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Sleepy Salvador

Day 13: Salvador

I was startled to discover the meaning of the word Pelourinho.

My hostel is in the historical district of the city, or Pelourinho, as it is locally known. 

Which is Portuguese for 'whipping post'.  Several hundred years ago, during a more brutal part of Brazil's past, millions of Africans were transported to this country against their will.  When the ships docked, the pelourinho was used to cruelly lash each new arrival, before they were dispatched to labour in fields all over parts of the new country.

It felt odd how such an innocent-sounding word masked such a vicious reminder of Brazil's brutal beginnings as a nation.


Despite the colourful houses, musicians merrily playing tunes on every corner, and the ambient feel of a tourist village, there is a heaviness to the whole area that can literally be felt on your back.  You look around and the place is steeped in history.  Every building tells a story.  Every building had a function in the olden days.  Such a contrast to Copacobana and Ipanema of Rio, which are largely modern creations sprung up from the last fifty years or so.

I went into two shops that sell paintings.  They looked so ridiculously good it was unbelievable.  Authentic.  They tell a story.  Now I get why some people go crazy over artwork.  I found the craftsmanship almost addictive as I stared in fascination, seemingly mesmerised.

My hostel is quiet. Almost too quiet. It's almost a bit eerie in this strange way.  These are my sins for travelling in low season.  On my very first night, I was the only guest at the place.  I hit an all-time low on the second night, when I realised I only had the hostel owner's two dogs to make conversation with.  To make matters worse, both were revoltingly hideous.  Each time I reached over to pat the big dog, I would hastily retrieve my hand when its startlingly red eyes rolled over to my direction.

The thing resembled a demon.

The hostel owner is polite, helpful, and has a strange habit of staring at people, as if scrutinising them, before responding to their question.  Case in point:

Me:  Do you know what time it is?
He stares at me unblinkingly for a few seconds.
Him (without looking at his watch): I believe it is 3:47pm.

A curious mix of part English, part Danish parents who immigrated to Mozambique, where he was born, he then had a recent spell in England before selling up and setting up shop in Brazil permanently.

I wanted to ask what brought him to Brazil but didn't feel like subjecting myself to the stare.

On day three in Salvador, I could have practically jumped for joy and ran to hug the three new people I saw checking in.  But I stopped myself just in time as that would have been bizarre.

One was an American solo traveller, and the other two, a Welsh/Scottish couple. The couple seemed nice enough but much older than me and we didn't really click I suppose. Not that they weren't friendly.   They were, but I probably wouldn't be facebooking them any time soon.

The American guy was put into my room.  He had been on the road for eight months so far and had a month or two left.  I asked him about the most interesting places he had been to.  He reeled them off with the enthusiasm of a five year old reading out their list of chores.  Walter lacked the energy and excitement that other backpackers I met possessed.  I wondered to myself whether he was really enjoying his trip, or if he was just going through the motions and working through a ticklist of sights and attractions that were supposed to be seen.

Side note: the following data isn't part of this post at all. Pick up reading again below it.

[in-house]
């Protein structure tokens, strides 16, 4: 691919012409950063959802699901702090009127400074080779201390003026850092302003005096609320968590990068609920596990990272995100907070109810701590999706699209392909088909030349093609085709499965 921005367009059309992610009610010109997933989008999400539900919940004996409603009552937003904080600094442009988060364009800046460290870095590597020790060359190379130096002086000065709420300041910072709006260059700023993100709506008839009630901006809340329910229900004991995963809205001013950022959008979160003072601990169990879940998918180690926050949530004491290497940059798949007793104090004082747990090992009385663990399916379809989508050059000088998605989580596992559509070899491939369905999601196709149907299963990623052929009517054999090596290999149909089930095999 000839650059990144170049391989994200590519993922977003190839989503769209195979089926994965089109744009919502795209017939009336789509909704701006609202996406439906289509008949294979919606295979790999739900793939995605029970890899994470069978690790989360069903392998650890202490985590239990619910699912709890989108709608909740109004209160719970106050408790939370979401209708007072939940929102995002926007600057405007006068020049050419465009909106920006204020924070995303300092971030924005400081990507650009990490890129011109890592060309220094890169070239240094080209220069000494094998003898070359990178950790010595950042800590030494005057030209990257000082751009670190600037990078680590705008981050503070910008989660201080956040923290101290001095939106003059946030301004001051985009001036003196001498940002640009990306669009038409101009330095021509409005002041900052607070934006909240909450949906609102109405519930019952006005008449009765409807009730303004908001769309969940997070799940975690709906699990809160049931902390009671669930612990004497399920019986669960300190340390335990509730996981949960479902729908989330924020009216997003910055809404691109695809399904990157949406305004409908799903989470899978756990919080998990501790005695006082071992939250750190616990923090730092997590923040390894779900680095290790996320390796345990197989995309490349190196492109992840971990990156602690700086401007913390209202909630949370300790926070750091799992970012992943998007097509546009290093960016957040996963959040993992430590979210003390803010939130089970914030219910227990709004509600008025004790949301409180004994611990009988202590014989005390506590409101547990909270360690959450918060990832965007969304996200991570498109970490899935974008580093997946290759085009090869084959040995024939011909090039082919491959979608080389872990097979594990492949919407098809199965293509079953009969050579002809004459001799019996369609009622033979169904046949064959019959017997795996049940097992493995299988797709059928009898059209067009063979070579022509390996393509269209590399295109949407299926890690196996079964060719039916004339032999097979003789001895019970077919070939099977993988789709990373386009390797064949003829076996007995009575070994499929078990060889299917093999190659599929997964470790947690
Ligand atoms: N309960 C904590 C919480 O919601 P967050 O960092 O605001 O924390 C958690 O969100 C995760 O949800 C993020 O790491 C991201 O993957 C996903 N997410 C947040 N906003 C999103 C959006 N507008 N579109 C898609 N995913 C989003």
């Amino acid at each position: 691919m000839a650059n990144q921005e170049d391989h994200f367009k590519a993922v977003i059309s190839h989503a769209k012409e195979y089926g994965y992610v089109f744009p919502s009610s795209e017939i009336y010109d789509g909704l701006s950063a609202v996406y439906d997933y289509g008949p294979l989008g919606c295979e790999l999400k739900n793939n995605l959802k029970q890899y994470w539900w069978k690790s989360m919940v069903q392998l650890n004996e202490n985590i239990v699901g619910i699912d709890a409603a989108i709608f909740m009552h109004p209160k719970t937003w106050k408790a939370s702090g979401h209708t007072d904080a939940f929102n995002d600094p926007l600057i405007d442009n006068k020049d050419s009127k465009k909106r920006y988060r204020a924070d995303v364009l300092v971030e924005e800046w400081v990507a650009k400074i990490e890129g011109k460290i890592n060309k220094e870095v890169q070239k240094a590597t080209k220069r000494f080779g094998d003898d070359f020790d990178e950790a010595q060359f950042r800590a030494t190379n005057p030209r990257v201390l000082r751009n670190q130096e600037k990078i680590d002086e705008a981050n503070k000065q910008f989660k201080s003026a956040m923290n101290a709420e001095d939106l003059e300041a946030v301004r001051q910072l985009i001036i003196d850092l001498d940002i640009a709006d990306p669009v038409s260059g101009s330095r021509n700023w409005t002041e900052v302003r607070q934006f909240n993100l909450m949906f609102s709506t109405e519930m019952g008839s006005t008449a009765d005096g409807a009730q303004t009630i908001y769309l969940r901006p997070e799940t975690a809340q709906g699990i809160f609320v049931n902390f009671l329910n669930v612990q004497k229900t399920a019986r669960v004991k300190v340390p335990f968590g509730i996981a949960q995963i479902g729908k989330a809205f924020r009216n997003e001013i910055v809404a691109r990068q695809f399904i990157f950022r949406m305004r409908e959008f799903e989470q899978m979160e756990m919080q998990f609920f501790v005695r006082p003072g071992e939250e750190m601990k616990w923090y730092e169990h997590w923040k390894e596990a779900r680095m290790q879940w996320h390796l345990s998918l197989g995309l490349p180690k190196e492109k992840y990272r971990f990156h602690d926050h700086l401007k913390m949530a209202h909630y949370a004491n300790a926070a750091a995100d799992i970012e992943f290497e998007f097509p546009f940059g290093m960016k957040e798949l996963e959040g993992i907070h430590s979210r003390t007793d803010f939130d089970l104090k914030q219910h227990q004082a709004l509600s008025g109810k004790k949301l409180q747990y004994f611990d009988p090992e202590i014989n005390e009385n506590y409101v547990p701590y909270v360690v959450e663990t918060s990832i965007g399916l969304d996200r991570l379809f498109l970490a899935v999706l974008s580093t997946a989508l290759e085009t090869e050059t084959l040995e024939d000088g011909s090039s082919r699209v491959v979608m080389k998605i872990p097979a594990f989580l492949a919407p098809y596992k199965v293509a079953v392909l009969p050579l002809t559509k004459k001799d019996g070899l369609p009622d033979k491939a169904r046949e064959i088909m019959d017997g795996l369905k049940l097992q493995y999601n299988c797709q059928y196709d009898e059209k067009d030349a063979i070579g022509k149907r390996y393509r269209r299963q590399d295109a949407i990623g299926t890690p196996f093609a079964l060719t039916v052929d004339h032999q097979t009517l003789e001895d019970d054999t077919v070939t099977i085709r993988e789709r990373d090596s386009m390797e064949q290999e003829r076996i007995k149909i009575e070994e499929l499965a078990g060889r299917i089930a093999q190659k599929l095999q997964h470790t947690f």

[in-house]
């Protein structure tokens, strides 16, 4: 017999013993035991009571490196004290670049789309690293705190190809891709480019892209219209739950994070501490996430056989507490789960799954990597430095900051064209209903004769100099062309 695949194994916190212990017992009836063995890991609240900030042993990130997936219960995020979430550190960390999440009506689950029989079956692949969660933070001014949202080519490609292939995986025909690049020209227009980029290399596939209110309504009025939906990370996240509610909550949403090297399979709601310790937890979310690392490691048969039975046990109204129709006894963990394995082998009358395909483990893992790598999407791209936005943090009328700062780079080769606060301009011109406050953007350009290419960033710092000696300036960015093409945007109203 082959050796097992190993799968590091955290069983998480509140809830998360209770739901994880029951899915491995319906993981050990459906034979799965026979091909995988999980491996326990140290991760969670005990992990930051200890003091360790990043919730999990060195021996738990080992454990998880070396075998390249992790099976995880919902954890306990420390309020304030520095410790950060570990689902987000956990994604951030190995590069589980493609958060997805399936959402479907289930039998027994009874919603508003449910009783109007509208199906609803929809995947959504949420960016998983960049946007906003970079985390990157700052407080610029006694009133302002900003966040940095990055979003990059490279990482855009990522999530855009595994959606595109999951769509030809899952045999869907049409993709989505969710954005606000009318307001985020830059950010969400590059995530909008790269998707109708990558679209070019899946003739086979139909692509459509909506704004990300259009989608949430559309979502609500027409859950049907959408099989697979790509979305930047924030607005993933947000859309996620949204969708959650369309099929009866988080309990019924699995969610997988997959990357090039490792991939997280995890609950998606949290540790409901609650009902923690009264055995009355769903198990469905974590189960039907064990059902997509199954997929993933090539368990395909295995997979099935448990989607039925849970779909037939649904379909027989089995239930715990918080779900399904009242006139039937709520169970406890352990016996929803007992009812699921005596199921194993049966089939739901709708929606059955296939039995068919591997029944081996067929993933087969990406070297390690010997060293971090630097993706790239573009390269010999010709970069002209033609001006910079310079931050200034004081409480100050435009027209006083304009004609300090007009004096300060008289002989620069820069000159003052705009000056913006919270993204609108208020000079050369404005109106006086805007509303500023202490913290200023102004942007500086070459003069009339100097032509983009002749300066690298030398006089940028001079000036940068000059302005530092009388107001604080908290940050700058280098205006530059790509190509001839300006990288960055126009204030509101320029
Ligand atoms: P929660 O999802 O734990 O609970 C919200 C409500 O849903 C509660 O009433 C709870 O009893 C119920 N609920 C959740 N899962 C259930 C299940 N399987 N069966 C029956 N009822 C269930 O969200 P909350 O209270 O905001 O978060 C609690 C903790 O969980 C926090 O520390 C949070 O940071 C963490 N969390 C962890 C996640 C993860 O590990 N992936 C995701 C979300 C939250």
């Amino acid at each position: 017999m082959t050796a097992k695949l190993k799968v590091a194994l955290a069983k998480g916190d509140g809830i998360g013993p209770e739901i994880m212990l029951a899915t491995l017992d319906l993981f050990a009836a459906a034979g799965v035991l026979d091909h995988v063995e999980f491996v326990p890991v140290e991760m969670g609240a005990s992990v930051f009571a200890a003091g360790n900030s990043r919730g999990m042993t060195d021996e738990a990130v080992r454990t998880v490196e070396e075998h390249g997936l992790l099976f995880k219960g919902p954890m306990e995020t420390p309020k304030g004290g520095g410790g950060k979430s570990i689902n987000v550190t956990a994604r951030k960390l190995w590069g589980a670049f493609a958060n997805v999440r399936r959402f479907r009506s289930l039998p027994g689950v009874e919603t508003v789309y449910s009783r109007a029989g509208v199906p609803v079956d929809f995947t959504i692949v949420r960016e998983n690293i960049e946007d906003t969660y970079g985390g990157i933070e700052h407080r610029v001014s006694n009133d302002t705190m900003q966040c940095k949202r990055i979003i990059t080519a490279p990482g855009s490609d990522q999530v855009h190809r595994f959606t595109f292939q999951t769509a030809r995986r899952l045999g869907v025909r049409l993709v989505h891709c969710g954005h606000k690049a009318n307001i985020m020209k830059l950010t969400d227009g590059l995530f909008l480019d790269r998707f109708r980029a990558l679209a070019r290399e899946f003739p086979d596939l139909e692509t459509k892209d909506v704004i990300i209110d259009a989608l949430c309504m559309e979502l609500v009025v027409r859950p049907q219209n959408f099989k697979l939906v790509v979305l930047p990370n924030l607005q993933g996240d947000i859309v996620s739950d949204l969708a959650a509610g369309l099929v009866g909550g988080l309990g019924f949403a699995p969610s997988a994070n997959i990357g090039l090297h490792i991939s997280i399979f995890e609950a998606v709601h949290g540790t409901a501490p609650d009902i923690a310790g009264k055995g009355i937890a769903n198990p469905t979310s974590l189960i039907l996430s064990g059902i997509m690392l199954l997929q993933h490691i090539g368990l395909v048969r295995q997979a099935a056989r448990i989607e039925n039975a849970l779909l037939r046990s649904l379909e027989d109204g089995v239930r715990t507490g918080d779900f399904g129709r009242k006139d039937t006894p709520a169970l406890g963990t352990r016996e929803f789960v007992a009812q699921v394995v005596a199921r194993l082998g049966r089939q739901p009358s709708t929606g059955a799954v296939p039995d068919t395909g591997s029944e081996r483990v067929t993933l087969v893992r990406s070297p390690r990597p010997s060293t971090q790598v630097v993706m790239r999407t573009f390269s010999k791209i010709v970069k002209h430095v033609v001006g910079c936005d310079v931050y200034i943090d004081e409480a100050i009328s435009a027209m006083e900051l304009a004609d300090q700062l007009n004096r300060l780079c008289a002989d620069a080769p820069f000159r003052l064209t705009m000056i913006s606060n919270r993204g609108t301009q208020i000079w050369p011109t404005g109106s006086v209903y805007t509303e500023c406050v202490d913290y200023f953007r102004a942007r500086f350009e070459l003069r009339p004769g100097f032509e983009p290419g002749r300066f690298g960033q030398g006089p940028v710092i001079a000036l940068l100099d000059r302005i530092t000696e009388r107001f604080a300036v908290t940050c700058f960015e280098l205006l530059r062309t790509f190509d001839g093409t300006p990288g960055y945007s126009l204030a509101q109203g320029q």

He sat down on his bed, rummaged through his backpack and pulled out a large laptop and several heavy duty speakers.  It was though Walter had come to this hostel to settle indefinitely, rather than someone who was on the go.  I half expected him to extract and unfold a large desk and chair from his bag, with which to put his laptop on top.

I found myself wistfully wondering if I should have written off the money wasted from not using the Rio-Salvador bus ticket and gone to Florianopolis with my friends.  Salvador is nice, the hostel is nice, but what use is having a swimming pool if there weren't people to chill out with?  Should I just fly down and reunite with them?  Is that ridiculous?  Surely I need to give this place a bit more time?  I just couldn't get over how quiet everything was.

These are my sins for travelling in low season.

4 comments:

Ms Beauty Soul said...

See that sucks! I hope it got better... I've never been in low season so I can't imagine what its like... I hope to hear you met some people in your next posting... apart from the dry american and the couple...

Anonymous said...

You are backpacking in BRASILIA... there are no wrond decisions!

Kiki

louis said...

Nice, blog i think i stayed at that hostel it was pretty packed that was in january 2010. its also great to read about and from other black and african travelers - i liked the breakfast though. Pelourinho and Salvador takes a while to a while to like.

Great writing

Anonymous said...

That is one thing I am sick of while travelling...being expected to constantly entertain people and always be 'on'. So what if Walter is doing his own thing go do yours. Walk around by yourself. Read a book. Sketch the landscape. I hate it when people require an audience just to function.

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